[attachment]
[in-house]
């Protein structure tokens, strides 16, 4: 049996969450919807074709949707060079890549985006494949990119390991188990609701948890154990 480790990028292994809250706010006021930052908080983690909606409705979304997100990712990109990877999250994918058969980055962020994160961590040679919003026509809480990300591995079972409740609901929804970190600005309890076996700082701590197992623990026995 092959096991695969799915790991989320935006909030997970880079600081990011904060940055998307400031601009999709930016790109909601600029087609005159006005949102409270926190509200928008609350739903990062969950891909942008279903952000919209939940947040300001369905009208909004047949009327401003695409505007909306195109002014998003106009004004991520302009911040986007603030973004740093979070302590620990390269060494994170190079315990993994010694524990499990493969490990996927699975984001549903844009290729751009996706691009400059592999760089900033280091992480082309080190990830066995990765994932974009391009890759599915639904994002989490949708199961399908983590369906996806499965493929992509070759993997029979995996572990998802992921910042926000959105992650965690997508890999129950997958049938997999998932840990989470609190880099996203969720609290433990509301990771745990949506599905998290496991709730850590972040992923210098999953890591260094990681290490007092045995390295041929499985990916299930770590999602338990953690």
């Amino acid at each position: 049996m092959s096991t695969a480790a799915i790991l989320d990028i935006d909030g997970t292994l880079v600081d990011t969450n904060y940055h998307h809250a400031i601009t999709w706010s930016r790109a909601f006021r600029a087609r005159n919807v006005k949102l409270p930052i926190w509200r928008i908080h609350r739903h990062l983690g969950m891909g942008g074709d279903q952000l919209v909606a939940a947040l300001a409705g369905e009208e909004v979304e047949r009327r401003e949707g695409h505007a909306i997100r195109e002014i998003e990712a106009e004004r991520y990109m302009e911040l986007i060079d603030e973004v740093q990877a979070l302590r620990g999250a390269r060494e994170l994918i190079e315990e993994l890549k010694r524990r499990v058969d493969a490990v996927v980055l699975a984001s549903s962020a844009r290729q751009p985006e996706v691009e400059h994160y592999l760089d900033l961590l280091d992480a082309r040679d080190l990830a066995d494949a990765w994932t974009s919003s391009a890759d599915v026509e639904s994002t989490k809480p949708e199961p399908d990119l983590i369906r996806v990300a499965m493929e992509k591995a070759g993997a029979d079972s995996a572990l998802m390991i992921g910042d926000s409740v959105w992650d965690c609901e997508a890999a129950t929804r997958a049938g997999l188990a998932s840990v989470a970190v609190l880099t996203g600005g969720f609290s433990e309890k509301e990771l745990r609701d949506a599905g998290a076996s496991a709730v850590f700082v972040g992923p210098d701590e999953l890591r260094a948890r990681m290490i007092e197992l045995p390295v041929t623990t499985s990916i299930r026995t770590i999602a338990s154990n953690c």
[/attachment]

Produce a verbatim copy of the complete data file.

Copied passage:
[in-house]
């Protein structure tokens, strides 16, 4: 049996969450919807074709949707060079890549985006494949990119390991188990609701948890154990 480790990028292994809250706010006021930052908080983690909606409705979304997100990712990109990877999250994918058969980055962020994160961590040679919003026509809480990300591995079972409740609901929804970190600005309890076996700082701590197992623990026995 092959096991695969799915790991989320935006909030997970880079600081990011904060940055998307400031601009999709930016790109909601600029087609005159006005949102409270926190509200928008609350739903990062969950891909942008279903952000919209939940947040300001369905009208909004047949009327401003695409505007909306195109002014998003106009004004991520302009911040986007603030973004740093979070302590620990390269060494994170190079315990993994010694524990499990493969490990996927699975984001549903844009290729751009996706691009400059592999760089900033280091992480082309080190990830066995990765994932974009391009890759599915639904994002989490949708199961399908983590369906996806499965493929992509070759993997029979995996572990998802992921910042926000959105992650965690997508890999129950997958049938997999998932840990989470609190880099996203969720609290433990509301990771745990949506599905998290496991709730850590972040992923210098999953890591260094990681290490007092045995390295041929499985990916299930770590999602338990953690």
């Amino acid at each position: 049996m092959s096991t695969a480790a799915i790991l989320d990028i935006d909030g997970t292994l880079v600081d990011t969450n904060y940055h998307h809250a400031i601009t999709w706010s930016r790109a909601f006021r600029a087609r005159n919807v006005k949102l409270p930052i926190w509200r928008i908080h609350r739903h990062l983690g969950m891909g942008g074709d279903q952000l919209v909606a939940a947040l300001a409705g369905e009208e909004v979304e047949r009327r401003e949707g695409h505007a909306i997100r195109e002014i998003e990712a106009e004004r991520y990109m302009e911040l986007i060079d603030e973004v740093q990877a979070l302590r620990g999250a390269r060494e994170l994918i190079e315990e993994l890549k010694r524990r499990v058969d493969a490990v996927v980055l699975a984001s549903s962020a844009r290729q751009p985006e996706v691009e400059h994160y592999l760089d900033l961590l280091d992480a082309r040679d080190l990830a066995d494949a990765w994932t974009s919003s391009a890759d599915v026509e639904s994002t989490k809480p949708e199961p399908d990119l983590i369906r996806v990300a499965m493929e992509k591995a070759g993997a029979d079972s995996a572990l998802m390991i992921g910042d926000s409740v959105w992650d965690c609901e997508a890999a129950t929804r997958a049938g997999l188990a998932s840990v989470a970190v609190l880099t996203g600005g969720f609290s433990e309890k509301e990771l745990r609701d949506a599905g998290a076996s496991a709730v850590f700082v972040g992923p210098d701590e999953l890591r260094a948890r990681m290490i007092e197992l045995p390295v041929t623990t499985s990916i299930r026995t770590i999602a338990s154990n953690c």